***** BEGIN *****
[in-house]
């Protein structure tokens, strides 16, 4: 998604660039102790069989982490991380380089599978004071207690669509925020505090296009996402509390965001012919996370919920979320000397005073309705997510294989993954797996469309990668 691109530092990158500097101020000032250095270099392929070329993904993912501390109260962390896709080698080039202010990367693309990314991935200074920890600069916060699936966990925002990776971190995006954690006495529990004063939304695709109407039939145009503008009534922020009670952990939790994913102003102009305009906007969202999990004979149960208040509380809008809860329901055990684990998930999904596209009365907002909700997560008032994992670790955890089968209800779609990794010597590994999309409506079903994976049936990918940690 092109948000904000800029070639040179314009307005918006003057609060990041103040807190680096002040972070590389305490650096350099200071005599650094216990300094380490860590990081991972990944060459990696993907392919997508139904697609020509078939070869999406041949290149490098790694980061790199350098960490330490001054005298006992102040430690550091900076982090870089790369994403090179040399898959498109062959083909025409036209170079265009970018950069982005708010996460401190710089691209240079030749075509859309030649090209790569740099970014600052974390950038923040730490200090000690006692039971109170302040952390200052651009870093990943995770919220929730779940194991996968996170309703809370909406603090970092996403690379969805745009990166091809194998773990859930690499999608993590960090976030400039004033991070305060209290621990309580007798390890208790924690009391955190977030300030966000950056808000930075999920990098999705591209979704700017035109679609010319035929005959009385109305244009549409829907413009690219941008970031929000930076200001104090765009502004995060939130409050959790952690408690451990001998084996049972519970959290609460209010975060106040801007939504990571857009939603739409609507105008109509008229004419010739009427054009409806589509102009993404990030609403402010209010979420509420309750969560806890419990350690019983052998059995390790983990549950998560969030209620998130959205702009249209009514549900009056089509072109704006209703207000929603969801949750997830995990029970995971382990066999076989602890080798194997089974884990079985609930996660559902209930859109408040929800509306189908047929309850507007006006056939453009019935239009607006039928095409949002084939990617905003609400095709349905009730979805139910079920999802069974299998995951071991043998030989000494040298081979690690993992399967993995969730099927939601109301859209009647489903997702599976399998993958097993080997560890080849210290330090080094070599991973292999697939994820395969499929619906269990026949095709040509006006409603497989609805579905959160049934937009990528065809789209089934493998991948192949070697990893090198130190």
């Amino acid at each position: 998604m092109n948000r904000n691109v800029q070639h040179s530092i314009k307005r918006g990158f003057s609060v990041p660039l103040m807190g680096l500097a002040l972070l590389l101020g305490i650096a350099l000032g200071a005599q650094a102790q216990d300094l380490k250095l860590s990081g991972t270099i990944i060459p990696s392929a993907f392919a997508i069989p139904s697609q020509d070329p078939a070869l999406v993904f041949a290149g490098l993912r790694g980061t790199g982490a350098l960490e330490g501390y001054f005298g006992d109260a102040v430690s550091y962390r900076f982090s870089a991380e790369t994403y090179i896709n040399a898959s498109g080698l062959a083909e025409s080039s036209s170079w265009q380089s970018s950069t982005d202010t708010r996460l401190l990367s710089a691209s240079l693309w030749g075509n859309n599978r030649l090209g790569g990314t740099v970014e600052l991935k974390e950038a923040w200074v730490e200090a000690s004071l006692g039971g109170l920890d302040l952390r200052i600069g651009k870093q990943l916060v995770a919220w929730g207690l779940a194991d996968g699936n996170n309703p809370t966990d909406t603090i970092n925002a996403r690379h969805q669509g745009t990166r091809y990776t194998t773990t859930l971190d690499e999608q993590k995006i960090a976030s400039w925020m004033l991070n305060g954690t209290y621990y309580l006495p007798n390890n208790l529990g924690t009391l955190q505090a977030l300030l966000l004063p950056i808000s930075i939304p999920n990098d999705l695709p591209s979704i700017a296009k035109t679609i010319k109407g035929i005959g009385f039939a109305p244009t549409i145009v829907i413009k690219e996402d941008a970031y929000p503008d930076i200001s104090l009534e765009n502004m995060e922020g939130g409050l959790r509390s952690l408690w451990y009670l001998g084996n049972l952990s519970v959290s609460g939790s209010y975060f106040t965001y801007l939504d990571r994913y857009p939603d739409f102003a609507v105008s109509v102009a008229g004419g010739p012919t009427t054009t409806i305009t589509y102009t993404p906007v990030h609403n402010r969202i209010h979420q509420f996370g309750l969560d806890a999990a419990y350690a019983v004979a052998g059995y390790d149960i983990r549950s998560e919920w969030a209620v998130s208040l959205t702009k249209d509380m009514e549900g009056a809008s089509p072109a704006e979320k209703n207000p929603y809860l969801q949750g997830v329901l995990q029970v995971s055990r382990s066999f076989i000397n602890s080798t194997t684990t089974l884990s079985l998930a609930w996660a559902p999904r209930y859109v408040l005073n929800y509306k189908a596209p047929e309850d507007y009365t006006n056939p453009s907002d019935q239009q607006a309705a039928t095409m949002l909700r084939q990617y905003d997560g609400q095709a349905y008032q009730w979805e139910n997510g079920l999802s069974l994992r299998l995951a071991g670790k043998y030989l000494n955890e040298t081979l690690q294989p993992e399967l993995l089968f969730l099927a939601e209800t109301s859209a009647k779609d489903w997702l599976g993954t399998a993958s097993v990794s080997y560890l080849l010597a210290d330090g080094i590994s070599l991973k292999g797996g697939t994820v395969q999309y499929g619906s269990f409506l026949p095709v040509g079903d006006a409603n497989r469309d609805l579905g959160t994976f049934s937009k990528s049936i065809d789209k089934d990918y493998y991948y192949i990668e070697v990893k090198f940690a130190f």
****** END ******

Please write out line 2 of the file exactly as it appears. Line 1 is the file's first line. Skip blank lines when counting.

């Protein structure tokens, strides 16, 4: 998604660039102790069989982490991380380089599978004071207690669509925020505090296009996402509390965001012919996370919920979320000397005073309705997510294989993954797996469309990668 691109530092990158500097101020000032250095270099392929070329993904993912501390109260962390896709080698080039202010990367693309990314991935200074920890600069916060699936966990925002990776971190995006954690006495529990004063939304695709109407039939145009503008009534922020009670952990939790994913102003102009305009906007969202999990004979149960208040509380809008809860329901055990684990998930999904596209009365907002909700997560008032994992670790955890089968209800779609990794010597590994999309409506079903994976049936990918940690 092109948000904000800029070639040179314009307005918006003057609060990041103040807190680096002040972070590389305490650096350099200071005599650094216990300094380490860590990081991972990944060459990696993907392919997508139904697609020509078939070869999406041949290149490098790694980061790199350098960490330490001054005298006992102040430690550091900076982090870089790369994403090179040399898959498109062959083909025409036209170079265009970018950069982005708010996460401190710089691209240079030749075509859309030649090209790569740099970014600052974390950038923040730490200090000690006692039971109170302040952390200052651009870093990943995770919220929730779940194991996968996170309703809370909406603090970092996403690379969805745009990166091809194998773990859930690499999608993590960090976030400039004033991070305060209290621990309580007798390890208790924690009391955190977030300030966000950056808000930075999920990098999705591209979704700017035109679609010319035929005959009385109305244009549409829907413009690219941008970031929000930076200001104090765009502004995060939130409050959790952690408690451990001998084996049972519970959290609460209010975060106040801007939504990571857009939603739409609507105008109509008229004419010739009427054009409806589509102009993404990030609403402010209010979420509420309750969560806890419990350690019983052998059995390790983990549950998560969030209620998130959205702009249209009514549900009056089509072109704006209703207000929603969801949750997830995990029970995971382990066999076989602890080798194997089974884990079985609930996660559902209930859109408040929800509306189908047929309850507007006006056939453009019935239009607006039928095409949002084939990617905003609400095709349905009730979805139910079920999802069974299998995951071991043998030989000494040298081979690690993992399967993995969730099927939601109301859209009647489903997702599976399998993958097993080997560890080849210290330090080094070599991973292999697939994820395969499929619906269990026949095709040509006006409603497989609805579905959160049934937009990528065809789209089934493998991948192949070697990893090198130190």